PC Infrastructure Promises Rest on Poor Foundation
March 10, 2023
March 10, 2023, WINNIPEG – The Manitoba government’s infrastructure budget rests on a poor foundation as Manitoba has not prioritized investments in skilled trades training opportunities. The 2023 Budget announced $1.683 billion towards capital infrastructure projects such as hospitals and schools but continues to freeze funding for apprenticeship seats. Because of this, the government lacks access to the skilled labour in Manitoba required to complete these projects on budget and on time. Had the government invested in skilled training opportunities and public infrastructure projects since taking office 2016, they would have been in a realistic position to deliver on these election-year promises.
“Manitoba faces a skilled labour shortage, and this government has made it worse by choosing not to invest in necessary public projects that would have provided an opportunity to Manitobans working in the trades and those interested in joining the industry,” said Tanya Palson, Executive Director of Manitoba Building Trades. “Now, before an election, this government is promising Manitobans infrastructure projects that they won’t be able to deliver on.”
Even as the department of Advanced Education and Training has acknowledged the skilled trade labour shortage, no effort has been made to address the issue which will take away opportunities for Manitobans. The 2023 provincial budget again freezes funding for apprenticeship programs and provides no extra seats for skilled trade apprenticeship programs at the public colleges. Since 2016, these freezes have resulted in a decrease in funding of 31%, and will make it difficult for apprentices to access training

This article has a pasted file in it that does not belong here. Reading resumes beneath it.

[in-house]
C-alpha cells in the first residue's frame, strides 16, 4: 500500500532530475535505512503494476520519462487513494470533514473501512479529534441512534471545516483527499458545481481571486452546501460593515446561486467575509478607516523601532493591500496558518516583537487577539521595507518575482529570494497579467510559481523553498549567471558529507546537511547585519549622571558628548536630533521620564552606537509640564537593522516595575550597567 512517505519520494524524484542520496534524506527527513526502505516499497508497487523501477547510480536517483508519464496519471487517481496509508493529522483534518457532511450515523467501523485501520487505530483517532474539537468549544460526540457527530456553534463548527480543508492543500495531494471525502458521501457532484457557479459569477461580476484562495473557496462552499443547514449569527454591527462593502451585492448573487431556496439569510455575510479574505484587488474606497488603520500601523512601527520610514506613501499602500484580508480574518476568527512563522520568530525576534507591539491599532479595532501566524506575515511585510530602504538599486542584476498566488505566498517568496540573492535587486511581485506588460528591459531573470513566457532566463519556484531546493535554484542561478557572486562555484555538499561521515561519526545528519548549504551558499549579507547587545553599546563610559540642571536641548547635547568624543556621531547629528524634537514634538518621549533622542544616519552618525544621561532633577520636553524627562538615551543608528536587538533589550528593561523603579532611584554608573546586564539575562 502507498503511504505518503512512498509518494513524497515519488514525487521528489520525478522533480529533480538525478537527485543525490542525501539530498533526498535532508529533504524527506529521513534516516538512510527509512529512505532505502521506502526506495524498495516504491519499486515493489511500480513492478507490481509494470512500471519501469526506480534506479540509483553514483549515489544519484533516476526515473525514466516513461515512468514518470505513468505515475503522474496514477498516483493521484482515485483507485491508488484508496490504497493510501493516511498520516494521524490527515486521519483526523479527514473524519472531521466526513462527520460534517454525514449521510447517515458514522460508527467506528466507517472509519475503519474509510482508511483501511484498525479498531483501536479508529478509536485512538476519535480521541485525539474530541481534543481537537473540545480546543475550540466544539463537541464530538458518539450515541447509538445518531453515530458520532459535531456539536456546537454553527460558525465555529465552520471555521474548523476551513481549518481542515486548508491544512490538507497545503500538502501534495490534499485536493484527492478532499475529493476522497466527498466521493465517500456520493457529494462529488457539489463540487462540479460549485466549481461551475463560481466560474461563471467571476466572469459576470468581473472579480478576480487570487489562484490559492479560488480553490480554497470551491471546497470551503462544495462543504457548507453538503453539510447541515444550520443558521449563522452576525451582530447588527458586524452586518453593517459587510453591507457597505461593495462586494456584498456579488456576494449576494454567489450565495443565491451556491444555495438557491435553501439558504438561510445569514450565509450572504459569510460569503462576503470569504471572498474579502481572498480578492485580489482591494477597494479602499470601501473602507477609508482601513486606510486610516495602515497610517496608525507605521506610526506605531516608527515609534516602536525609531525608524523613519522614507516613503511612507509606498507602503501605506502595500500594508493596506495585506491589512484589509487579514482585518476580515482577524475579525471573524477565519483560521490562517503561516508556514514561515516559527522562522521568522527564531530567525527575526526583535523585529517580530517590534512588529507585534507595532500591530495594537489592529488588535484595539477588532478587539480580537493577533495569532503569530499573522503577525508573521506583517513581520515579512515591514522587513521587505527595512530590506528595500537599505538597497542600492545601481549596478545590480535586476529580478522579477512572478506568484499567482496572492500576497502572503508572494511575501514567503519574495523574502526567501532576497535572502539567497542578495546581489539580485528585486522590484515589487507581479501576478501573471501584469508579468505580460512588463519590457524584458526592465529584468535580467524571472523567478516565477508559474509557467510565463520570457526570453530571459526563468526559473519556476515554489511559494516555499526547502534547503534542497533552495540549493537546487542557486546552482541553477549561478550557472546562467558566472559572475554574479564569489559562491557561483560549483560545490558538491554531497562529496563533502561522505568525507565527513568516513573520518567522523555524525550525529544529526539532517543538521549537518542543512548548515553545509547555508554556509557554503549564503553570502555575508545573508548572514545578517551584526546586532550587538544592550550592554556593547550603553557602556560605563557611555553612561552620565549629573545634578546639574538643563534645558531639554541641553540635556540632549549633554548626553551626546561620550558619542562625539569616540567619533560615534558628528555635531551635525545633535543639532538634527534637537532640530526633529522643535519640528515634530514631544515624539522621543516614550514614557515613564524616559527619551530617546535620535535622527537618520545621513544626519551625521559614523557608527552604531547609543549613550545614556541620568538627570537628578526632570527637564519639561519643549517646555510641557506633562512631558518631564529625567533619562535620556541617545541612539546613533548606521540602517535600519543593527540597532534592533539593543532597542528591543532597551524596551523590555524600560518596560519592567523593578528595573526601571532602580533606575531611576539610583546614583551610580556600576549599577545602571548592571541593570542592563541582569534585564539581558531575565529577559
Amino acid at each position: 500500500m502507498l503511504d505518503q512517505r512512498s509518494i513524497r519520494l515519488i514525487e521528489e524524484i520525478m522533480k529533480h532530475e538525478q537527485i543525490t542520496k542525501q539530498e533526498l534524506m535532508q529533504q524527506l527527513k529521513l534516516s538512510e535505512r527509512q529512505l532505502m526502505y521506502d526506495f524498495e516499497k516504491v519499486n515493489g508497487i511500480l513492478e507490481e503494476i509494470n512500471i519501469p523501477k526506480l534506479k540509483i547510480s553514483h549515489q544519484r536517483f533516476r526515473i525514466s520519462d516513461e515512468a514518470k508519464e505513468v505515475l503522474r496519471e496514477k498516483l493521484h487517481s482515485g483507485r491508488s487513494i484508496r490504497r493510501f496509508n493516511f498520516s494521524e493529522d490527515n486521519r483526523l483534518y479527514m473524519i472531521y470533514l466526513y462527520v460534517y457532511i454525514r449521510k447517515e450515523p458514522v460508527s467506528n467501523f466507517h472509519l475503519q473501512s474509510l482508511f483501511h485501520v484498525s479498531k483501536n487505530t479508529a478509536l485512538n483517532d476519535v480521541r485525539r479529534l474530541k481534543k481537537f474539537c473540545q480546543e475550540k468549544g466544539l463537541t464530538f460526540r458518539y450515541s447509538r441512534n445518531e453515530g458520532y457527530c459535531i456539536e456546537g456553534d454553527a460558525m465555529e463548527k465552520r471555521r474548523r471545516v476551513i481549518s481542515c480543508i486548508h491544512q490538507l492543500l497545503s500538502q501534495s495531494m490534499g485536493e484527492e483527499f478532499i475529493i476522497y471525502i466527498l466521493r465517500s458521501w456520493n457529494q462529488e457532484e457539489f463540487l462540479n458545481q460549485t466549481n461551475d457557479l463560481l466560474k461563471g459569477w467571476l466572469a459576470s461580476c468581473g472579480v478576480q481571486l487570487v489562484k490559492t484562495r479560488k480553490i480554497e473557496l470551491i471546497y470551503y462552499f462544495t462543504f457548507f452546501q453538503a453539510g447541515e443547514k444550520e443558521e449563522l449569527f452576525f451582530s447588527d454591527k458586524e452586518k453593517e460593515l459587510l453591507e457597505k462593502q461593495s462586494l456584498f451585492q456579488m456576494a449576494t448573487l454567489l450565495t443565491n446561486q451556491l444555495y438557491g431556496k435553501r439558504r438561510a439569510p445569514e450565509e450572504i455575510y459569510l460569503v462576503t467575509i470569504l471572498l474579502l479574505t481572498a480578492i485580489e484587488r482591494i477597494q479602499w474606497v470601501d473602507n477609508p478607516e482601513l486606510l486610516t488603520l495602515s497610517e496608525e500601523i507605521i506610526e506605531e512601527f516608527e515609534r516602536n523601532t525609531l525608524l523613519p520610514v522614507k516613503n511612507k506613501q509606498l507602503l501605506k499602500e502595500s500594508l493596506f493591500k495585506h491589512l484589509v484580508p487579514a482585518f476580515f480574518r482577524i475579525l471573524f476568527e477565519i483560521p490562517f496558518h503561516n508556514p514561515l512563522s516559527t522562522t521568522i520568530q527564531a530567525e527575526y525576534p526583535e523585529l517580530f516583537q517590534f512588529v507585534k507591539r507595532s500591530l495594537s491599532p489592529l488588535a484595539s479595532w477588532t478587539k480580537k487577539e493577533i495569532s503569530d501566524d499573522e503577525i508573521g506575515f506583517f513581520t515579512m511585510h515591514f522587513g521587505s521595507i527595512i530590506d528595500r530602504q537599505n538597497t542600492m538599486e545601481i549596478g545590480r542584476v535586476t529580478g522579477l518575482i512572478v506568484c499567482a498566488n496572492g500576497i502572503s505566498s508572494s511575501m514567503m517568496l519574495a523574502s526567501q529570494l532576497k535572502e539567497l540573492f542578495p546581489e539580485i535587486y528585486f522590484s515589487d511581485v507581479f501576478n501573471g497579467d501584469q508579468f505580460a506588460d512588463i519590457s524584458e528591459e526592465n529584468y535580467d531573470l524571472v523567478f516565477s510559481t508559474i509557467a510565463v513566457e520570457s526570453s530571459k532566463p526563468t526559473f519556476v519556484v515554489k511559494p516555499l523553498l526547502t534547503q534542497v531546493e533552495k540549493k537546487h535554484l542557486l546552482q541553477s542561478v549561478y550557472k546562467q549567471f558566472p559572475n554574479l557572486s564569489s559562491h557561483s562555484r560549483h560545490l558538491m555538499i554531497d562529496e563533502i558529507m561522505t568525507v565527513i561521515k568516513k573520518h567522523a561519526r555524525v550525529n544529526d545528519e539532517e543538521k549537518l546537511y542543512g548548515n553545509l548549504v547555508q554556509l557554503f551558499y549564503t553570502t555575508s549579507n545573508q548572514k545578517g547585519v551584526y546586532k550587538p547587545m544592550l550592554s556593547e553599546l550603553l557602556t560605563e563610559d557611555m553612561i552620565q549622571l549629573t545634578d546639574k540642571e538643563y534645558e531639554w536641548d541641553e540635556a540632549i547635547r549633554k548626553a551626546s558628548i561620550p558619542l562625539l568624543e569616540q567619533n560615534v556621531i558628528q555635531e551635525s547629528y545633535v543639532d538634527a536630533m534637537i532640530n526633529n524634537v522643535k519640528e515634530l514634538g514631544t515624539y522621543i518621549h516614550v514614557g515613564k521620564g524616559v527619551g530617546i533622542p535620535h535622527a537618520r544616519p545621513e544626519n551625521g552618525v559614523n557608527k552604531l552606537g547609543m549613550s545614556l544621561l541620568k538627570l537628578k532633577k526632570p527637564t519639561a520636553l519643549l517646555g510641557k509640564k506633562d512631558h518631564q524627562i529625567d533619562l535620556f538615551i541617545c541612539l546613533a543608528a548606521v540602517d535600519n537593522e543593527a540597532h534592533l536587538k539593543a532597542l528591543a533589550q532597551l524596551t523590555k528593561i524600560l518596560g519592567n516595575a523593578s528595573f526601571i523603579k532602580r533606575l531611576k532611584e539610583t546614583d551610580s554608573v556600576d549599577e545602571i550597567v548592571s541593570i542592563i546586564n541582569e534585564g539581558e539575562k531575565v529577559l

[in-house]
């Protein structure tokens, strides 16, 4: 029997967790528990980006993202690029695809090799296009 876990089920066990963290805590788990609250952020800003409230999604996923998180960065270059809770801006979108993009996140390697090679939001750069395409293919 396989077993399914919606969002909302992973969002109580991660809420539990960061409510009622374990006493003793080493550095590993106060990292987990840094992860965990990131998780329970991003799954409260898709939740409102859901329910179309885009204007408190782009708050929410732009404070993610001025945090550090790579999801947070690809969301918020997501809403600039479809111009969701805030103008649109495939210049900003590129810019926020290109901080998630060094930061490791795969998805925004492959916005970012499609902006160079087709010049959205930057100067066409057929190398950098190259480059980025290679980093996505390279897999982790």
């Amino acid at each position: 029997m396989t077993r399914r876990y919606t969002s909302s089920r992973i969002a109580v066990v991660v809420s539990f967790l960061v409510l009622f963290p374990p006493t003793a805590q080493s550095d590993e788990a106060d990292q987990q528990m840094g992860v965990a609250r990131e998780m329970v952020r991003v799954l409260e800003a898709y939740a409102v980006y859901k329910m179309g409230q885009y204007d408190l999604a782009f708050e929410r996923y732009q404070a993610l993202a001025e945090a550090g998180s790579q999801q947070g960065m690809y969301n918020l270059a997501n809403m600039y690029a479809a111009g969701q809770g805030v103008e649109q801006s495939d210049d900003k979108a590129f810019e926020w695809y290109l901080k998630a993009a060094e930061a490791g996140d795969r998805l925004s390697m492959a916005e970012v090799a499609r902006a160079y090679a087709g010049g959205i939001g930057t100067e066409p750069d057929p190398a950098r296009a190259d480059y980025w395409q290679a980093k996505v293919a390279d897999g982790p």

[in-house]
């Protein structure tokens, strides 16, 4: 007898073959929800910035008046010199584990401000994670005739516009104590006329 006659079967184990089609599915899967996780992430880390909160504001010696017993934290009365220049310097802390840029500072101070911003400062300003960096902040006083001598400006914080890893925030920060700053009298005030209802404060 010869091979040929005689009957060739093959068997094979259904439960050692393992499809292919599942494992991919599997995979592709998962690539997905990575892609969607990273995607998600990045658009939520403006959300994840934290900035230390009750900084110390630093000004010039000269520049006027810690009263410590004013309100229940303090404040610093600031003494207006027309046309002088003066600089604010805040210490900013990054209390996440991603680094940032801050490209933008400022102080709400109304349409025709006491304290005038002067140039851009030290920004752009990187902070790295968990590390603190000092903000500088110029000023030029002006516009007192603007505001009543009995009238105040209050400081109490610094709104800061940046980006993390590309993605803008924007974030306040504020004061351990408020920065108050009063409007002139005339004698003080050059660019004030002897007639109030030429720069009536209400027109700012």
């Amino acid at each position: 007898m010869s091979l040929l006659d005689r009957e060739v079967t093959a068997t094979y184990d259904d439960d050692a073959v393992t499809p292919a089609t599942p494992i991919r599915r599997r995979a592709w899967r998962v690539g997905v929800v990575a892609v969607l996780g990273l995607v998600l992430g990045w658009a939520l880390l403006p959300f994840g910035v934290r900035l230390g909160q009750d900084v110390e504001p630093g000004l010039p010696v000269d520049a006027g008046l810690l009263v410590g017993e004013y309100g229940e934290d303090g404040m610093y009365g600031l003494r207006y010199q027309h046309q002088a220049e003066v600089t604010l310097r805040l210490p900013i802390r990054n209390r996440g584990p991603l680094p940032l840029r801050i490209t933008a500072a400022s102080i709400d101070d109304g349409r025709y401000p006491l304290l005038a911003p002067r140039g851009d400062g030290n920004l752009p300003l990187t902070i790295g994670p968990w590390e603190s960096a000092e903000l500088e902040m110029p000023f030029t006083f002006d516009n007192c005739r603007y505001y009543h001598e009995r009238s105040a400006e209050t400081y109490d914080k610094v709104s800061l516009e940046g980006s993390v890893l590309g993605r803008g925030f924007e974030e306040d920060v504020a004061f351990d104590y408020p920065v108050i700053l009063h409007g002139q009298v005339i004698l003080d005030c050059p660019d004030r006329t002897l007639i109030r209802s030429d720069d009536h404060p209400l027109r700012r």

This continues a trend of the Stefanson government making it more difficult to train, recruit and retain workers in the skilled trades. During her time in Brian Pallister’s cabinet, Stefanson voted to ban project labour agreements and removed the requirement to have apprentices work on public infrastructure.
“These projects will barely get a shovel in the ground before they face labour shortages, causing long project delays. Non-unionized contractors will bring on unskilled workers out of desperation to meet their lowest bid contracts,” said Palson. “As a result, the government will likely go over budget to account for delays and building deficiencies. The government needs to be honest with Manitobans and tell them if they have the workforce to build these new projects. If this government were at all serious about these projects, they would have increased the funding for apprenticeship seats to train more Manitobans.”
One trade which is already near 100% employment in the province is heat and frost insulators, whose international union have been aggressively campaigning for new workforce recruitment as buildings are transitioning to greener, energy efficient construction.
“All of these buildings require extensive insulation work, the demand for our trade will continue to grow,” said Karl Hollinshead, Business Manager of Heat and Frost Insulators Local 99. “We are already near 100% employment of our members and efforts to bring more people into the industry have been hampered by lower wage increases than the rest of our industry and unreliable apprenticeship training availability. By investing in our trades, the government can invest in sustainable jobs for our members across Manitoba.”
About Manitoba Building Trades
Manitoba Building Trades (MBT) represents the common goals of over 10,000 construction and trades professionals across our 13 member unions. We promote the interests of our member unions and engage in project partnerships to deliver safe, skilled and highly productive labour.
About Insulators Local 99
Heat and Frost Insulators Local 99 represents skilled workers in the insulation industry throughout Manitoba. With over 25,000 members across Canada and the United States, the International Association of Heat and Frost Insulators is the largest and most influential union of trained insulation mechanics in North America
Media Contact: Stephanie Starodub, email@example.com, c: 204-304-6702
For more information, visit www.mbtrades.ca